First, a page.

A shirt soaked with vomit, that’s what Jamie wore. Too many times he had said yes, yes, I’ll have another and now his BAL flew off the charts. Annie and Bob and Cameron and Sara stared, slack-jawed, wide-eyed. Right before he was thrown into triage, he left a reminder of his youth on the floor.

But Brian James, with his haggard clothing and weary face, knew what he was carrying. There was no pain to distract him.  He looked around the ER and memorized the faces. He wrote them down in a reporter’s notebook; long forgotten for another job, another place. He gripped his hand, checked for his shirt pocket for cigarettes and walked outside.


to luke, my nephew (fiction)

To Luke, My Nephew

At five, you said to me,
Holding up a hand to show
That finally! Finally you
Were at an age that took up an entire hand.
And today, you take up two.

Ten years old!
Ten years ago,
I sat in a college bar, my shirt stained with
Wing sauce and whiskey,
And took a call from your mother,
She told me that you had just arrived.
You weighed ten pounds, like the sack of potatoes
That we’d buy and peel and put on the grill—
All those summer nights you visited me,
Nights like the Sunday in June you were born.
You had black hair and blue eyes, right from the start;
I looked at the pictures she emailed, all the way from Brooklyn to San Francisco,
And I gasped,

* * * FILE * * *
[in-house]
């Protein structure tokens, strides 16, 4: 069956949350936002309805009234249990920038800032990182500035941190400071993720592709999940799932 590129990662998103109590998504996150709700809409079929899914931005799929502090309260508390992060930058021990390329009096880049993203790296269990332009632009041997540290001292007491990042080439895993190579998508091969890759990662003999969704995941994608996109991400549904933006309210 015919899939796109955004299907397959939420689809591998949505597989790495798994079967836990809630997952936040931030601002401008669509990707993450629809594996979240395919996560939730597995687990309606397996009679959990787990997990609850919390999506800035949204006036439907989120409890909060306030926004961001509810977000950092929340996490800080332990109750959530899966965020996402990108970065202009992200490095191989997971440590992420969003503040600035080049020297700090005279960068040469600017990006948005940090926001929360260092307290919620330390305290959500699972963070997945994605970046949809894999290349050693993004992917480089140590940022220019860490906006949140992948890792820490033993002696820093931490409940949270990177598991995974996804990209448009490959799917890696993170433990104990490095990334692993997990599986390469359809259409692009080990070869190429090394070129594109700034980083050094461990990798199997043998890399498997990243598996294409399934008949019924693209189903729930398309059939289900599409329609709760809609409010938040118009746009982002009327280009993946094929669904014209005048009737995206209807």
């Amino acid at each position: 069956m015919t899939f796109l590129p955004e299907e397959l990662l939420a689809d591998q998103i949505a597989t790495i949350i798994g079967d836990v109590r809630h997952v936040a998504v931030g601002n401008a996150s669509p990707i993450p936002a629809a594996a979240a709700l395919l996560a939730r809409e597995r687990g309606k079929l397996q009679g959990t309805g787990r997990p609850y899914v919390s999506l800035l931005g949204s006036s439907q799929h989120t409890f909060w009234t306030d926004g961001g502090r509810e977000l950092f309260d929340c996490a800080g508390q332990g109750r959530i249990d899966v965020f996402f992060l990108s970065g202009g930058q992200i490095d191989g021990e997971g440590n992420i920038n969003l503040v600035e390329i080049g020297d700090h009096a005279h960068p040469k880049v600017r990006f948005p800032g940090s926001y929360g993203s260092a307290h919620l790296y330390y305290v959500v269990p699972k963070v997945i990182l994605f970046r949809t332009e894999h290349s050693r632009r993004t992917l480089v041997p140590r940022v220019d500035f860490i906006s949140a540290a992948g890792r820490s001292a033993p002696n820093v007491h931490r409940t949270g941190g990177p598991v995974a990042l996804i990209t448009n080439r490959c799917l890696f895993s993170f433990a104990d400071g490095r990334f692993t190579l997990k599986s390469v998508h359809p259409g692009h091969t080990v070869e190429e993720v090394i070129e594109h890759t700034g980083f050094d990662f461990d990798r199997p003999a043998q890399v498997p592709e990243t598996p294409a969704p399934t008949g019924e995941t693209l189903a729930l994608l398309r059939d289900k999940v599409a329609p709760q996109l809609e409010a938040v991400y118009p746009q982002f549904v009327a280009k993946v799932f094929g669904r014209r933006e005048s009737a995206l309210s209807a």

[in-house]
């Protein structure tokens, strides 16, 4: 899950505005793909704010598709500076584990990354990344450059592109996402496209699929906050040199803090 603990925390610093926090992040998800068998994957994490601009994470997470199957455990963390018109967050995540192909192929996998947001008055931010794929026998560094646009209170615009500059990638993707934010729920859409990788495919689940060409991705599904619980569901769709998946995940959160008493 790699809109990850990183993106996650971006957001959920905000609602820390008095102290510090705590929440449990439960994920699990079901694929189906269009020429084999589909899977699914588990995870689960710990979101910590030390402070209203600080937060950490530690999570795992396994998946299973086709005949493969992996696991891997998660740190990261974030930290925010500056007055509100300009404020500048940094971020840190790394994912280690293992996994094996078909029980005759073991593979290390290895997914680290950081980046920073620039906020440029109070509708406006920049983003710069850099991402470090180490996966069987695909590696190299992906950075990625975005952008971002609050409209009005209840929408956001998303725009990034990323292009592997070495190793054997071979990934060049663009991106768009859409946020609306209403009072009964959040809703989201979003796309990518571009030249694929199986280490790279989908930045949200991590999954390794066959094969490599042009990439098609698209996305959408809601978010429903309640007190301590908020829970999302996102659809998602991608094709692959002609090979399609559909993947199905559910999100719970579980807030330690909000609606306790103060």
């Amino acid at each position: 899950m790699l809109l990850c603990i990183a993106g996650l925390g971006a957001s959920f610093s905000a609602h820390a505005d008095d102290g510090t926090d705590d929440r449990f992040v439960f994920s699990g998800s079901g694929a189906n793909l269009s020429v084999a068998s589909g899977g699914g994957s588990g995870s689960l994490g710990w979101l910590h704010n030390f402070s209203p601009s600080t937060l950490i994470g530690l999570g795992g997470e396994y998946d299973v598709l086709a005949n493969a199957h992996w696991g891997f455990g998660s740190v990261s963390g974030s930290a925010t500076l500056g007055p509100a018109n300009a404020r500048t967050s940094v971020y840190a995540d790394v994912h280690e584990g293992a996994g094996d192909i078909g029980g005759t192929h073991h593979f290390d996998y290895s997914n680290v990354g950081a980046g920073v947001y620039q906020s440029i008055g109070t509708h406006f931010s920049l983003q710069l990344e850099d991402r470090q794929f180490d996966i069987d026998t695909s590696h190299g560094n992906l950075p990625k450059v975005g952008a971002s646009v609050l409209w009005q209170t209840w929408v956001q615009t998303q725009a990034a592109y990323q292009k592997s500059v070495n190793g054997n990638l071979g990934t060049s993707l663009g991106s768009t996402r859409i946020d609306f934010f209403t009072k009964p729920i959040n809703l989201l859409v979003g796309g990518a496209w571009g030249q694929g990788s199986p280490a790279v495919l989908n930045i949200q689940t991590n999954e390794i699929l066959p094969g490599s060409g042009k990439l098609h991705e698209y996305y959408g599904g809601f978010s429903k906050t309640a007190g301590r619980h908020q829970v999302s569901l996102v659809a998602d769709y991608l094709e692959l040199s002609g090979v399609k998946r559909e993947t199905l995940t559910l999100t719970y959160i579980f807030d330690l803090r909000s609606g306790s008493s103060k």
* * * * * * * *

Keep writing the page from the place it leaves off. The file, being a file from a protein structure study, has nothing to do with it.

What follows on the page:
As the connection dialed up and your face finally came into view:
“What a prince we have! “

Ten years, Luke and what of it?
Ten years and three broken bones
No small feat, considering we watched you like a hawk
Watched you tumble off the steps,
Watched you fall hard in your basketball game
That skinny wrist of yours snapped so easily!
And your foot: that I remember well.
Four years old and you picked up my paper weight globe-
I gave it to you later as a gift-
Dropped it right on your foot.
Boy, the shriek that hatched in your throat!
I heard the scream and came running,
lifted you up,
To the ER—I said, and we pretended we were on an adventure,
Two pirates on a ship to the hospital.
Your eyes, shiny with tears crinkled with a smile
When I looked at you in the rearview mirror and
Said “Arrrr matey, arrrrr you ready for adventure?”

Luke, I hope you know
You are my favorite boy,
My king of Kings County
My clutzy little man,
Growing out of trousers and swim trunks and
Passing me in height,
Shoe size,
Your hands, sudenly bigger than mine.

I love you ,
So please-
Indulge your favorite aunt,
And stay small,
Just another year more.